Two leaders of the Christian-social right, Paul Weyrich of the Free Congress Foundation and James Dobson, head of Focus on the Family, said Gingrich and the rest of the House leadership should be ousted.

    Gary Bauer of the Family Research Council said Republican candidates "bailed out on social issues" and lost. "We just ran one of the least ideological campaigns we've run in years and none of us feel very good this morning," he said.

    But other Republicans warned against a shift to the right. "I really see this as a clarion call from the nation to bring the political parties back to the pragmatic governing center," said former representative Steve Gunderson (Wis.) "It's a wonderful warning to my party between now and the year 2000."

    "People want a centrist, pragmatic approach to solving the problems that face this country," said former Maine governor John McKernan, who heads the Republican Main Street Partnership. "Republicans have no choice but to govern that way."

    Democrats, who had expected some modest losses in Congress, celebrated gaining a platform from which to assault the narrow Republican majorities in Congress.

    In the Senate, campaign officials argued that the five-seat gain Democrats would need to retake control (with a tie-breaking vote from a Democratic vice president) is possible. Of the 14 Democrats up for reelection in 2000, only five appear to be potentially vulnerable. Republicans must defend 19 seats, including nine where the winner received 56 percent of the vote or less in the banner Republican year of 1994.

    On the House side, where Democrats have crept within a half-dozen votes of a majority, 22 Republicans and 18 Democrats won Tuesday by less than 55 percent of the vote. Democrats pointed out they lost no seats this year in Texas, Michigan and Pennsylvania, despite the coattails of popular GOP governors, and said the odds will be more favorable in 2000.

    Democratic Congressional Campaign Committee Chairman Martin Frost (Tex.) said that 11 sitting Republicans pledged to serve only six years when they were first elected in 1994. Either those seats will be open in 2000 or those Republicans will have to explain their change of heart, Frost said. "It's a good opportunity for us either way."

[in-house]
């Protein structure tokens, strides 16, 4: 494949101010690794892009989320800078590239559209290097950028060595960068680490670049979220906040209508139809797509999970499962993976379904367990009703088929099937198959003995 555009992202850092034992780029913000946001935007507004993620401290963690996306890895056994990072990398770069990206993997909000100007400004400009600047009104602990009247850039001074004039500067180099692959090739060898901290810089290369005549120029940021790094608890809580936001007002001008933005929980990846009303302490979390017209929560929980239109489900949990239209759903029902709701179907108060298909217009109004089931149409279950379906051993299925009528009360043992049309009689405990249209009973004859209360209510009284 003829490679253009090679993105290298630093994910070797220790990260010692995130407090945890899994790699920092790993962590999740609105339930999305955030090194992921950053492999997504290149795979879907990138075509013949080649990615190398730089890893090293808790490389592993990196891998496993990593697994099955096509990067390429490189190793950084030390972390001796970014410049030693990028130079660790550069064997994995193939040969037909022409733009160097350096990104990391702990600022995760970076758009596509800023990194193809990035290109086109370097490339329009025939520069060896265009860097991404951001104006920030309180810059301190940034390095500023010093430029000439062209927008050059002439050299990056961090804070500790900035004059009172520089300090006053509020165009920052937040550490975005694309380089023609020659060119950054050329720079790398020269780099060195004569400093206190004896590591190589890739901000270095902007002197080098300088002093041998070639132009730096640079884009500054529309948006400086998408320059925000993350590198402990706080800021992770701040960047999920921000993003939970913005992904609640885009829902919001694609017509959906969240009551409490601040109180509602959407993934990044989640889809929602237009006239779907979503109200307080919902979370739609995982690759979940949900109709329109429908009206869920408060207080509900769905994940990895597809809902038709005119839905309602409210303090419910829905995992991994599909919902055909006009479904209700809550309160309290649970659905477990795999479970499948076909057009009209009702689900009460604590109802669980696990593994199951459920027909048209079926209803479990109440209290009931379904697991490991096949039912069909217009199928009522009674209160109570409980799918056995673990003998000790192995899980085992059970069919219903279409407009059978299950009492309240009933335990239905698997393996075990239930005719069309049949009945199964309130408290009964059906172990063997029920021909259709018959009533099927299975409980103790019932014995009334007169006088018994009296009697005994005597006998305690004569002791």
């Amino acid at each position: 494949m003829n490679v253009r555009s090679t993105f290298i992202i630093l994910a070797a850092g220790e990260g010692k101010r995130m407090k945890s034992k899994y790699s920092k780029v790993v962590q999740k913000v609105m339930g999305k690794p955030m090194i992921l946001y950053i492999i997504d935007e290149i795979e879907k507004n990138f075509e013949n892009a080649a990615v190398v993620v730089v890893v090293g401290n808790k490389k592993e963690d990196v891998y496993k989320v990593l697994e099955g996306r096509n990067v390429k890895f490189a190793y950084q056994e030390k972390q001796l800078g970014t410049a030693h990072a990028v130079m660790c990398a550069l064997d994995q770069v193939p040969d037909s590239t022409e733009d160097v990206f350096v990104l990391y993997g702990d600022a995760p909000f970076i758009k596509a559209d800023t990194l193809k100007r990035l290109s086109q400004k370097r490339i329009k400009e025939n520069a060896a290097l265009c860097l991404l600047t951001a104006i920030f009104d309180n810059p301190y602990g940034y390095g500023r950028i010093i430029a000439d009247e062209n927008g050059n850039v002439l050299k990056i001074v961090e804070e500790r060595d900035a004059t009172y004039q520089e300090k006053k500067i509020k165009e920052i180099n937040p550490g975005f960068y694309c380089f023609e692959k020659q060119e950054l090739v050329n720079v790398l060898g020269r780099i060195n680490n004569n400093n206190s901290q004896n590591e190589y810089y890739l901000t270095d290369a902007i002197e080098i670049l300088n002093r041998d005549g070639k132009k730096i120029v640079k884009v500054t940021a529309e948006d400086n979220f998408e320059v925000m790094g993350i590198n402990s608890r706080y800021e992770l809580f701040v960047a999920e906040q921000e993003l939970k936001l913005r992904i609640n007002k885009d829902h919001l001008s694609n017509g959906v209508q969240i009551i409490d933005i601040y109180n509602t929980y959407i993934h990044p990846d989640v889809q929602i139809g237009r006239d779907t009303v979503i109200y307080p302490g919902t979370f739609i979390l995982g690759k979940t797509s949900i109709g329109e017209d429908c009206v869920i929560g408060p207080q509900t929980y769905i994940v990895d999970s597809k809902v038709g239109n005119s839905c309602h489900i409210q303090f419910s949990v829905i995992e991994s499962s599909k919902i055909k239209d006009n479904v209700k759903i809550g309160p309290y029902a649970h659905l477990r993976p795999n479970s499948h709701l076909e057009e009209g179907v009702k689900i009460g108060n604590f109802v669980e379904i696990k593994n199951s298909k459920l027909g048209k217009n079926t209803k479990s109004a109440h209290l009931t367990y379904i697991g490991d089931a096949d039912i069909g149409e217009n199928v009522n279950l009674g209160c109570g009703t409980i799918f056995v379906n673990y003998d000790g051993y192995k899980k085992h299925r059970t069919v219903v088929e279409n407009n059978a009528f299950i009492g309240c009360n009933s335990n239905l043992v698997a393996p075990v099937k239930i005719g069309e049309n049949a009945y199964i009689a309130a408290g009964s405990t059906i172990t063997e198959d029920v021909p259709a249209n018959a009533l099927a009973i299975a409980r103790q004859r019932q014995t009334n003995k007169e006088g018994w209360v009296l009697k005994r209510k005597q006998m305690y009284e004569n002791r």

Rival factions of the party lost no time in claiming credit for the Democrats' showing. AFL-CIO President John Sweeney told a news conference that "working families proved that we really do have the power . . . with union members turning out at record levels . . . and with African American and Latino participation way up over the last midterm election."

    Labor switched strategy from 1996, cutting back its TV ads and putting that money into grass-roots organizing. Sweeney said unions sent out 392 field organizers, sent 9.5 million pieces of mail to union households and made 5.5 million phone calls. The result was an increase in the proportion of union household members in the electorate from 14 percent in 1994 to 22 percent on Tuesday.

    At another news conference, however, leaders of the Democratic Leadership Council (DLC) said Tuesday's returns showed the party's candidates were able to win contests in suburban districts and southern states because they moved to the center. "In race after race," said DLC President Al From, "where Republicans tried to yell, 'Liberal, liberal, liberal,' it didn't stick."

    A DLC exit poll emphasized gains for Democratic candidates among the middle-class and the upper middle-class, buttressing From's claim that the approach Clinton has urged on his party offers an opportunity for melding minorities and workers with voters outside that Democratic core.

    Exit polls in some of the Democratic breakthrough races in the South supported that claim. In South Carolina, where James H. "Jim" Hodges (D) upset Gov. David M. Beasley (R), blacks made up one-quarter of the electorate and gave Hodges 92 percent of the vote. But Hodges also broke even with Beasley among voters in the $30,000-to-$75,000 income range and beat him among those with family incomes between $75,000 and $100,000.

    Staff writers Ceci Connolly, Juliet Eilperin, Eric Pianin and Lois Romano, and researcher Ben White, contributed to this report.



    GOP: 223

    Dem.: 211

    Independent: 1

    Democrats gain 5 seats.


    GOP: 55

    Dem.: 45

    Seat balance unchanged.

    © Copyright 1998 The Washington Post Company